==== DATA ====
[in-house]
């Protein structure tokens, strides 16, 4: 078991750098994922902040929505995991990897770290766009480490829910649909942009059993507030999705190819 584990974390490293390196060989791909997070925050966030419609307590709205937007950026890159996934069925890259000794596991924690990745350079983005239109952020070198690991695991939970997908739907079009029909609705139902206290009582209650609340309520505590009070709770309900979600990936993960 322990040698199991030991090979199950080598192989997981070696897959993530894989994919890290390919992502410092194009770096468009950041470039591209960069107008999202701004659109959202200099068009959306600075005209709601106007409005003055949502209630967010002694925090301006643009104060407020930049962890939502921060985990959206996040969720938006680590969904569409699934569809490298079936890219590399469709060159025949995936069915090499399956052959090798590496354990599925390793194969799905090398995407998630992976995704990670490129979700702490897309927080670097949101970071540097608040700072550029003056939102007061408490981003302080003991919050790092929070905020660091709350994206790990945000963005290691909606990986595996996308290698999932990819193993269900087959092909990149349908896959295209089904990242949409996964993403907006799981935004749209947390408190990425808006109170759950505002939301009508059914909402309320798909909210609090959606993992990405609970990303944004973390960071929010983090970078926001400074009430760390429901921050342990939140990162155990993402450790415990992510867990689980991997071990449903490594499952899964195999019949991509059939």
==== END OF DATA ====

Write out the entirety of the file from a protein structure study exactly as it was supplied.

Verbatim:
[in-house]
């Protein structure tokens, strides 16, 4: 078991750098994922902040929505995991990897770290766009480490829910649909942009059993507030999705190819 584990974390490293390196060989791909997070925050966030419609307590709205937007950026890159996934069925890259000794596991924690990745350079983005239109952020070198690991695991939970997908739907079009029909609705139902206290009582209650609340309520505590009070709770309900979600990936993960 322990040698199991030991090979199950080598192989997981070696897959993530894989994919890290390919992502410092194009770096468009950041470039591209960069107008999202701004659109959202200099068009959306600075005209709601106007409005003055949502209630967010002694925090301006643009104060407020930049962890939502921060985990959206996040969720938006680590969904569409699934569809490298079936890219590399469709060159025949995936069915090499399956052959090798590496354990599925390793194969799905090398995407998630992976995704990670490129979700702490897309927080670097949101970071540097608040700072550029003056939102007061408490981003302080003991919050790092929070905020660091709350994206790990945000963005290691909606990986595996996308290698999932990819193993269900087959092909990149349908896959295209089904990242949409996964993403907006799981935004749209947390408190990425808006109170759950505002939301009508059914909402309320798909909210609090959606993992990405609970990303944004973390960071929010983090970078926001400074009430760390429901921050342990939140990162155990993402450790415990992510867990689980991997071990449903490594499952899964195999019949991509059939």